The first real-life test is our HTPC scenario. In this test we include: playing one 720P HD movie in Media Player Classic, one 480P SD movie playing in VLC, three movies downloading simultaneously through iTunes, and one 1080i HDTV stream being recorded through Windows Media Center over a 15 minute period. Higher IOps and MB/s rates with lower latency times are preferred. In this trace we recorded 2,986MB being written to the drive and 1,924MB being read.

So far, so good. It’s pretty clear at this point that the SSD 320 RAID 0 setup can’t touch the enthusiast class SATA 6Gb/s drives, but it is competitive and puts up predictably good performance.
Our second real-life test covers disk activity in a productivity scenario. For all intents and purposes this test shows drive performance under normal daily activity for most users. This test includes: a three hour period operating in an office productivity environment with 32-bit Vista running Outlook 2007 connected to an Exchange server, web browsing using Chrome and IE8, editing files within Office 2007, viewing PDFs in Adobe Reader, and an hour of local music playback with two hours of additional online music via Pandora. In this trace we recorded 4,830MB being written to the drive and 2,758MB being read.

Again the SSD 320 RAID 0 setup remains competitive; it is over twice as fast as the single SSD 320 and has less than half the latency.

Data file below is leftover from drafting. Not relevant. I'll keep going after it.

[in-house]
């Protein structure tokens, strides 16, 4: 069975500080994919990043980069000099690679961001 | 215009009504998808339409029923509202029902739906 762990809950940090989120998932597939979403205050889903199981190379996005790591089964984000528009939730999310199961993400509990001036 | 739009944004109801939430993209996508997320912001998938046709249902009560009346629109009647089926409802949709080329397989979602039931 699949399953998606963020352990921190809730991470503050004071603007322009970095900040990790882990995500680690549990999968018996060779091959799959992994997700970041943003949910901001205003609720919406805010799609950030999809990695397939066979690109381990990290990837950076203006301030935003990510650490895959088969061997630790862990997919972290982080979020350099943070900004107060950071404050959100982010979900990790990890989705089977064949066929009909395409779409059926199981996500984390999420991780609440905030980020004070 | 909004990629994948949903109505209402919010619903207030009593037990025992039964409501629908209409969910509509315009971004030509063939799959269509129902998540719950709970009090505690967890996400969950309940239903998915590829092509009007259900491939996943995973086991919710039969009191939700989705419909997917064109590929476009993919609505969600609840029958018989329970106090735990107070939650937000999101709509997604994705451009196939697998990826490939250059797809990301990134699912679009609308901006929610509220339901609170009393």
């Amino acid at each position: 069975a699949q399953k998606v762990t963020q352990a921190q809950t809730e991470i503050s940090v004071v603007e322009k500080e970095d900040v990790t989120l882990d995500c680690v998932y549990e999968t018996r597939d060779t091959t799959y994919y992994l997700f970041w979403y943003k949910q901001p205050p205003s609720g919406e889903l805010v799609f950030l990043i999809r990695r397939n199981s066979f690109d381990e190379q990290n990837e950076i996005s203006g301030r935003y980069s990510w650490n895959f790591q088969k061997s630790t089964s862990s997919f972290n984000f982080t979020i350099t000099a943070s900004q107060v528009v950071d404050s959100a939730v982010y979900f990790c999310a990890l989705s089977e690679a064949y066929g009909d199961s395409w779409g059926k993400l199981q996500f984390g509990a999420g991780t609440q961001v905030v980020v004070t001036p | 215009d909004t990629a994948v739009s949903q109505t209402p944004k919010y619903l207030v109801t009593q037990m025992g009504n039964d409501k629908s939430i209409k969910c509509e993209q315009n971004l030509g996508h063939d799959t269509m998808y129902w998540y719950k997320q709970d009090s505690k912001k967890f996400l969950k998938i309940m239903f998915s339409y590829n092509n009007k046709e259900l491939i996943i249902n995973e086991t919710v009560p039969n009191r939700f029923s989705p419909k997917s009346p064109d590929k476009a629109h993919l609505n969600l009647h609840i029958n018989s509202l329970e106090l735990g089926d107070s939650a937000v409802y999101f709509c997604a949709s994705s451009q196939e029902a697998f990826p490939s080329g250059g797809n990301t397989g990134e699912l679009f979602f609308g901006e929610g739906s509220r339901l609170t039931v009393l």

Our third real-life test covers disk activity in a gaming environment. Unlike the HTPC or Productivity trace, this one relies heavily on the read performance of a drive. To give a simple breakdown of read/write percentages, the HTPC test is 64% write, 36% read, the Productivity test is 59% write and 41% read, while the gaming trace is 6% write and 94% read. The test consists of a Windows 7 Ultimate 64-bit system pre-configured with Steam, with Grand Theft Auto 4, Left 4 Dead 2, and Mass Effect 2 already downloaded and installed. The trace captures the heavy read activity of each game loading from the start, as well as textures as the game progresses. In this trace we recorded 426MB being written to the drive and 7,235MB being read.

Again the two 320's in RAID deliver good results.


The Intel SSD 320 comes with a three-year limited warranty, which is the industry standard. Additionally, Intel includes its useful Intel SSD Toolbox software, which allows users to optimize their systems for an SSD, maintain the drive, and the ability to wipe or “sanitize” the drive.


The Intel SSD 320 performed just about where we expected it to in terms of its RAID0 performance. In most benchmarks it yielded between 1.5 to 2x the performance of a single SSD, giving us the reliability of the trusted completely-Intel powered 3Gb/s platform with the speed almost reaching that of the faster SATA 6Gb/s drives. For shoppers it really comes down to balancing performance and reliability. Let’s take a look at the value proposition: the Intel SSD 510 250GB goes for about $570 street, putting it at $2.28 per GB of space; two Intel SSD 320 160GB at $300 street each translates to $1.88 per GB. While the SSD 320 is 90% as expensive from a capacity standpoint, it’s also putting out less than 90% of the performance (our tests showed an average in the low 80% range).

That said, the SSD 320 RAID 0 setup is still worth considering for those more interested in capacity but still want good performance. A 160GB SSD 320 offers significantly more capacity for the money at $300 than the company’s higher-end 120GB SSD 510, which goes for $280 street, and the savings translate into the RAID 0 setups.
  • 1.5-2x the performance of a single SSD 320
  • No surprises
  • Performance still not impressive next to top-end single drives
Bottom Line

The Intel SSD 320 in RAID 0 is a reliable setup but won’t beat out the fastest single SSDs on the market.